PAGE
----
Why Chicago Needs Chi-raq
At the end of Spike Lee’s 1988 film School Daze, Lawrence Fishburne’s character Dap desperately repeats this plea for the entire student body of fictional Mission College. As Nathan Rabin argues in The Dissolve (god, I miss the Dissolve), this exhortation at the end of School Daze is:
a righteous cry for a complacent, oblivious society to start thinking long and hard about the way we live and the values we teach.
Such is the case with Chi-raq, Spike’s forthcoming film, and as Rabin also argues, all of Spike’s films. And Chicagoans — well, we damn sure need to heed the call.
Between January 1 and October 25 of this year, there were 391 murders in Chicago, up 18 percent from the same period the year before.
As most Chicagoans now know, 9-year old Tyshawn Lee was the victim of a pre-meditated murder this week.
While some stats might suggest a flattening out of the overall violent crime in the city, the aggregate numbers mask the concentrated nature of the problem.
As The Daily Beast points out, the most afflicted neighborhoods in Chicago rival the most dangerous places in the world.
The Daily Beast also points out:
West Garfield Park ranks near the top of Chicago’s 77 neighborhoods on the city’s “hardship index,” which is calculated by taking into account those living in crowded housing, and unemployment rates among teens and adults, among other factors.
Putting that stat in more sobering context, here’s a a South Side resident in his own words, as relayed by Vice:
A third member of the crew, a man with a tattooed neck who was dressed in a Captain America t-shirt, explained the attractiveness of warring with your own. You can’t fight City Hall. You can’t fight police. You can’t fight globalization. But you can fight the shadow across the alley. You can fight him for control of low-slung buildings with their windows smashed out. You can fight him for title to the local playground. You can fight him for the drug business of black and white customers alike.
You do him before he does it to you. A Malthusian two-step.
“We don’t want to keep going back and forth killing our youth and our brothers,” Captain America said. “But guess what? Some people got to die for some people to live.”
In the most desperate, impoverished parts of our city where hope is barely a glimmer, violence can become an expression of will. Of self-determination. If you have no agency to control the trajectory of your life, controlling another’s is a viable, though tragically grim, alternative.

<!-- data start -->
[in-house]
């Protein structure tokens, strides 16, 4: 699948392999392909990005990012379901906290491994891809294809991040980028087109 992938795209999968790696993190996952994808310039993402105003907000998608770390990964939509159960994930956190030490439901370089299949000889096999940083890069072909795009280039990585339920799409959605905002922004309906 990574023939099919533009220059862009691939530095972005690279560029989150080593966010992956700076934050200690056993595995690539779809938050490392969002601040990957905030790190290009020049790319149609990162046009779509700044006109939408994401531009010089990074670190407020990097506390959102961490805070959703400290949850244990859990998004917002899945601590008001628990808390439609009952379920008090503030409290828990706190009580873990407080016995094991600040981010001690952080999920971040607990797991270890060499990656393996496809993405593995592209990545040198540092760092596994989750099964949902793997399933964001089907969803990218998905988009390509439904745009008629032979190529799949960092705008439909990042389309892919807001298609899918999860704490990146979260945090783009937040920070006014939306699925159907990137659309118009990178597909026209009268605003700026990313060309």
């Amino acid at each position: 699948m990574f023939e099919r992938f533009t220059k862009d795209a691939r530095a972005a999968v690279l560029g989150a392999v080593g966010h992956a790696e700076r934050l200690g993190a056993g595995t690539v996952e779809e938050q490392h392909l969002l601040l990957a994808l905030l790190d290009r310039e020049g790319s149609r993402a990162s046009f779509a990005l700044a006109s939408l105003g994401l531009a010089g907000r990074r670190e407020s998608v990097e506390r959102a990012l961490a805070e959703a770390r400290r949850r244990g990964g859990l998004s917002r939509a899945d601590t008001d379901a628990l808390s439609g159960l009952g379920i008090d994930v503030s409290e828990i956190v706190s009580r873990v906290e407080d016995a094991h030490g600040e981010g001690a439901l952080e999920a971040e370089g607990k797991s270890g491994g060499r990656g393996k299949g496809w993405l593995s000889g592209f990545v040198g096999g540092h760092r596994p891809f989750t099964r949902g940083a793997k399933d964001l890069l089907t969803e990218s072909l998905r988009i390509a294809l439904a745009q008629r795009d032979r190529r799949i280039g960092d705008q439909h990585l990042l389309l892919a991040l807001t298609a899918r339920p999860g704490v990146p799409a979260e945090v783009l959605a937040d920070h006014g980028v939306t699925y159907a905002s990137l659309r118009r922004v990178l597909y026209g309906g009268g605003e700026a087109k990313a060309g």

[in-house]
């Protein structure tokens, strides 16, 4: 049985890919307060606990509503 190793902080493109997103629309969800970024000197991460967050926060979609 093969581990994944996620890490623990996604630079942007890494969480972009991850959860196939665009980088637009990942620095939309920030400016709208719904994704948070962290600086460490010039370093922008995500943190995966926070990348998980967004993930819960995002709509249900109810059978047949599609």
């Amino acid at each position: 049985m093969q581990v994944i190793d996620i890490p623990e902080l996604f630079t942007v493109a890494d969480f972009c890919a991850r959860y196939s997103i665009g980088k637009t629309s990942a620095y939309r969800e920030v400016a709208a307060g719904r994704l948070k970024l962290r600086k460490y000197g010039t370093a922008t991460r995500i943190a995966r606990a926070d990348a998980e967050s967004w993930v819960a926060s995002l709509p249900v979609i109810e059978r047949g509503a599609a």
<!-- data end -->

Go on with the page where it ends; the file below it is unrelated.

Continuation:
As Askart Ali, a community organizer in Chi, flatly states in The Daily Beast piece:
“They don’t appreciate life because they feel like their life not shit,” said the 26-year-old of kids coming up now. “So they got no problem taking your life.”
So against this backdrop, Spike Lee comes to Chicago in the summer of 2015 to film Chi-raq. The body politic of the city rankles. Rabble-rousers in the press rouse their rabbles vigorously.
Then the trailer drops on November 4th.
The frothing politicians & pundits likely don’t even know the origins of the term Chi-raq. Chicago rapper King Louie is widely credited with coining it in 2009 and it picked up steam within the communities it described. Why? Because it gave them a shorthand to describe the escalating violence around them. Spike didn’t invent it. The media didn’t hype it. It’s a word of the people and deeply connected to Drill, a flavor of hip-hop that walks a fine line between describing life in Chi-raq and glorifying it.
It’s a term with a difficult history and a complicated present. But it does authentically describe an experience. You may hate the term, but you can’t argue with the narrative behind it. Hiding it away solves nothing. Confrontation is not the enemy.
What’s happening in Chicago is happening all over this country. I’m writing this while in another regular on those popular “most dangerous city” lists — Detroit. By all accounts, things aren’t much better here.